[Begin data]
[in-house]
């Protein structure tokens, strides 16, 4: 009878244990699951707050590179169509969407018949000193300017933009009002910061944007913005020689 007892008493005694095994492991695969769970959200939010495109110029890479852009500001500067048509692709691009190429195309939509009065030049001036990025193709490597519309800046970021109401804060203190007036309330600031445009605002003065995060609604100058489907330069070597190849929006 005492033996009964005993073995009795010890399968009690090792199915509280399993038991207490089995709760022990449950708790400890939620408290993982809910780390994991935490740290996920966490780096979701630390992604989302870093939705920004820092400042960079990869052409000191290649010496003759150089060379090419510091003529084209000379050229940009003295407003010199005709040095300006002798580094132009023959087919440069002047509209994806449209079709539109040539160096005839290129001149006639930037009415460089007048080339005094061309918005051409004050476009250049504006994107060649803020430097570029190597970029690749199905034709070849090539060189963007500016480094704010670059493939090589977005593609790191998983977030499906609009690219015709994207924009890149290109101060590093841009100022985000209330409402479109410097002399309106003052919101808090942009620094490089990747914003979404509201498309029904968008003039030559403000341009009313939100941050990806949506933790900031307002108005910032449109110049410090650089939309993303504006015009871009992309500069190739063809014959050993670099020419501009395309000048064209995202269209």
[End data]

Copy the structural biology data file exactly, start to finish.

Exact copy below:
[in-house]
């Protein structure tokens, strides 16, 4: 009878244990699951707050590179169509969407018949000193300017933009009002910061944007913005020689 007892008493005694095994492991695969769970959200939010495109110029890479852009500001500067048509692709691009190429195309939509009065030049001036990025193709490597519309800046970021109401804060203190007036309330600031445009605002003065995060609604100058489907330069070597190849929006 005492033996009964005993073995009795010890399968009690090792199915509280399993038991207490089995709760022990449950708790400890939620408290993982809910780390994991935490740290996920966490780096979701630390992604989302870093939705920004820092400042960079990869052409000191290649010496003759150089060379090419510091003529084209000379050229940009003295407003010199005709040095300006002798580094132009023959087919440069002047509209994806449209079709539109040539160096005839290129001149006639930037009415460089007048080339005094061309918005051409004050476009250049504006994107060649803020430097570029190597970029690749199905034709070849090539060189963007500016480094704010670059493939090589977005593609790191998983977030499906609009690219015709994207924009890149290109101060590093841009100022985000209330409402479109410097002399309106003052919101808090942009620094490089990747914003979404509201498309029904968008003039030559403000341009009313939100941050990806949506933790900031307002108005910032449109110049410090650089939309993303504006015009871009992309500069190739063809014959050993670099020419501009395309000048064209995202269209």